A partner's success is highly dependent on its reputation, and it can't risk client security and privacy breaches.

Myth 6. Outsourcing drives unemployment

In today's environment with low unemployment numbers, organizations are actually struggling to hire staff. Outsourcing isn't eliminating jobs.

If there is a concern regarding domestic job elimination, there are many outsourcers within the United States. Using these partners keeps jobs in the country.

To find a potential outsourcer, an organization can participate in industry or local events to find potential BPO partners. Organizations can also perform research on the web. If they find a potential BPO partner, they should perform follow-up work, including reference checks and calling the outsourcer, to determine if there is a fit.

Myth 7. Outsourcing fails because of language issues

In many ways, this is not a myth because organizations select the wrong partner for their needs.

Common outsourcing locations include India, Malaysia, Pakistan, Philippines, Colombia, Costa Rica, Jamaica and Mexico.
These are some common offshore and nearshore outsourcing locations.

It is crucial for organizations to select BPO partners that hire agents with the required skill sets, including language fluency. To eliminate language barriers, organizations should either outsource domestically or select a partner in a country with strong language parity. For example, if an organization is looking for a BPO partner fluent in English, it might consider a nearshore contact center. This is especially important if an organization is selecting a partner to handle inbound phone calls.

If a contact center is outsourcing back-office work that requires no customer contact, such as data entry, it may prefer to outsource to a nearshore or offshore call center because English fluency may not be a critical requirement.

Myth 8. Outsourcing runs on its own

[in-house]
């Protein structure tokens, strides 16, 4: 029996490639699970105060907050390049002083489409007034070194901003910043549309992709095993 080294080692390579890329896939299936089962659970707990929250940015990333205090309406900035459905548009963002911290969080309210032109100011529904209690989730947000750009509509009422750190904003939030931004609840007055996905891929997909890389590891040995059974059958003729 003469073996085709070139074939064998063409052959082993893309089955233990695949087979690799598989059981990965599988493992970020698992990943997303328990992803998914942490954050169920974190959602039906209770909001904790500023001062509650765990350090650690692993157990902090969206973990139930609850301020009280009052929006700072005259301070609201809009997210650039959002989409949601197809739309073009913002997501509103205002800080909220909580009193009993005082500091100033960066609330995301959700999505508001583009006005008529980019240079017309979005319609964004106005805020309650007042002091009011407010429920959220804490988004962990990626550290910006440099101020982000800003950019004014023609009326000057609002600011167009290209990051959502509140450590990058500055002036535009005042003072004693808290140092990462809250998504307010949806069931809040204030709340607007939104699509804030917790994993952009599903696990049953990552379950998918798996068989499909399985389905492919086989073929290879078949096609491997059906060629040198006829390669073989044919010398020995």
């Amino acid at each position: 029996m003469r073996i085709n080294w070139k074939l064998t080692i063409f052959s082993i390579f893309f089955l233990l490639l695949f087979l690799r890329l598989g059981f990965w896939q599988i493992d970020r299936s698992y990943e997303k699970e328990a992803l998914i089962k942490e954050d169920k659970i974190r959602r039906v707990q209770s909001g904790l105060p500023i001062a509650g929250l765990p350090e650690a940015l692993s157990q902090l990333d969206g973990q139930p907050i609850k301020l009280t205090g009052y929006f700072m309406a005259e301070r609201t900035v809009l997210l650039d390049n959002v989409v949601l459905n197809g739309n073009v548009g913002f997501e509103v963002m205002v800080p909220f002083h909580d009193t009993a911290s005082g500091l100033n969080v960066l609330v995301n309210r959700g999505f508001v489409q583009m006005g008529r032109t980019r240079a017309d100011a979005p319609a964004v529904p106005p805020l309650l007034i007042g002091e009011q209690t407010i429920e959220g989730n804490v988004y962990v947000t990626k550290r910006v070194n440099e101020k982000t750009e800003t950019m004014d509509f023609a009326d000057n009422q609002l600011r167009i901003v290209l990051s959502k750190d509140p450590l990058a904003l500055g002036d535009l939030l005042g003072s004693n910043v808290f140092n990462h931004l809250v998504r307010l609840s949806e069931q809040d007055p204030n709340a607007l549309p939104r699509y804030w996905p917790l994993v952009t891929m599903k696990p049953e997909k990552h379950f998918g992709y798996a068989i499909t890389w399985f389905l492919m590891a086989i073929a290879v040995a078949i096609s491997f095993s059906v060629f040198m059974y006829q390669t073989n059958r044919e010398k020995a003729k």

Many organizations throw work at a BPO partner and assume it will perform the work as expected. Successful outsourcing requires more than setting up a simple answering service.

Organizations must realize that there needs to be an investment of time and effort -- including reviewing daily results, scheduling weekly calls and visiting sites quarterly site -- to ensure the outsourcer succeeds in its role. Two-way communication must be ongoing to ensure the BPO partner has a full understanding of the expectations of the operation, along with the tools to succeed.

In return, the BPO partner must be transparent with the contact center in providing accurate and timely insight into their results measuring both effectiveness and efficiency.

Learn more here about the top call center agent performance metrics to track.

Myth 9. Outsourcing is a threat to the internal workforce

When an organization outsources, it should let its workforce know the reason for outsourcing, such as language needs and operating hours, and that outsourcing provides supplemental staffing to an already busy workforce.

Myth 10. A BPO partner will not have the same culture as an internal call center

Contact centers need to share and help instill the appropriate culture into the BPO operation that is providing the outsourced contact center services.

Sharing the culture can incorporate many steps, including the following:

  • branding all documentation with the organization's logo when it is shared with staff;
  • holding regular calls between the client and BPO partner;
  • visiting contact center sites quarterly, including serving meals, performing side-by-side monitors and hosting focus groups;
  • educating contact center staff on the client's overall business, along with its goals and objectives; and
  • hosting fun activities, such as contests, for the contact center staff and providing rewards and trinkets when appropriate.

Next Steps